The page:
An interesting short piece at Zenit, in which Dutch Archbishop Willem Jacobus Eijk of Utrecht analyzes what he sees as a decline in priestly identity since WWII. A two-stage “discontinuity” (people seem to love that word these days!) he describes:
There was a “gradual modification of the way priests lived their intrinsic identity, a phenomenon that manifested itself at least in northwestern Europe, in the ’40s,” he said. And in a second phase, “the social image that the priest had until the end of the 50s declined rapidly in the revolutionary period of the 60s.”
Discontinuity or not, it’s refreshing to see critical commentary that doesn’t skewer Vatican II.
Western culture has reinforced many materialist notions: the place of a worker as a cog in the industrial machine, the emphasis on what one does rather than on who one is. And in the Christian sphere, it is all too easy to focus one’s tasks. Especially for young people, this is important. It’s only natural to want to find one’s place in society and in one’s chosen community.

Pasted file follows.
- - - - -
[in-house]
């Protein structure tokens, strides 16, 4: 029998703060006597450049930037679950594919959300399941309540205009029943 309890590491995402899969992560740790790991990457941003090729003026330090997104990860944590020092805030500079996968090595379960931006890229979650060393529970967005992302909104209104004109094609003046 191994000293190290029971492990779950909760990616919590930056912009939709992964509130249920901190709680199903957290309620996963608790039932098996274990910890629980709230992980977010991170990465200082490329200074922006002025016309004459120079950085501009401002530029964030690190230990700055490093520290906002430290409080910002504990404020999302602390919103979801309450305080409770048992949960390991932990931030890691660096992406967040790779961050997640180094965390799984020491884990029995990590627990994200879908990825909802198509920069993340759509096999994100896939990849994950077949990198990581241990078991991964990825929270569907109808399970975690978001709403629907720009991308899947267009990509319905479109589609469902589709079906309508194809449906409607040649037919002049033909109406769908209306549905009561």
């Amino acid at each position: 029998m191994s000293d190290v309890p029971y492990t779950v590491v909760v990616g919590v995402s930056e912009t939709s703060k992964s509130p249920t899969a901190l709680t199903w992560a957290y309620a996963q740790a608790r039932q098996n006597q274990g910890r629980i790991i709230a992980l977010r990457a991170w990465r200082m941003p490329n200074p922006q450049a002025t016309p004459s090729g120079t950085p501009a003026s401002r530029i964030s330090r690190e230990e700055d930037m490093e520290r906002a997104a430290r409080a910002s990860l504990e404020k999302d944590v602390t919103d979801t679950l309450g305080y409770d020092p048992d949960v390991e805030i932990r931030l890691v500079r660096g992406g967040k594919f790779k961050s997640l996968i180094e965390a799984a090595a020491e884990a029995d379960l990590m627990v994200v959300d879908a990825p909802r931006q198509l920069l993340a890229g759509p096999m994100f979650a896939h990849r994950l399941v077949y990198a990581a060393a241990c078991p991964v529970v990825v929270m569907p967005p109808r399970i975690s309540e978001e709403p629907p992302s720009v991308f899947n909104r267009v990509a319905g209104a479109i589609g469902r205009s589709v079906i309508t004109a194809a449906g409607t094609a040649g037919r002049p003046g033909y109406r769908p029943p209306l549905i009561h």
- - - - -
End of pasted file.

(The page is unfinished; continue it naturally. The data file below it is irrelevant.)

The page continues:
Archbishop Eijk is correct that a proper focus is given in the Vatican II documents. Commentators generally concede the council’s documents on holy orders are the most tame of the collection. And even then, many priests and bishops have neglected even the most basic application of many of their principles.
All that said, I wonder what would happen to priest discernment ministry if we focused more broadly on forming the baptized–that committed and engaged portion of them–on cultivating an adult prayer life. I presume that young adult men and women would, in the first years of a profound, lifelong commitment to prayer and spirituality, sort out their first, best place. Such people would be ripe for a vowed religious commitment or holy orders.
It’s one of the reasons I find myself drawn to campus ministry: the opportunity to apprentice young adults in a deeper exploration of being in God.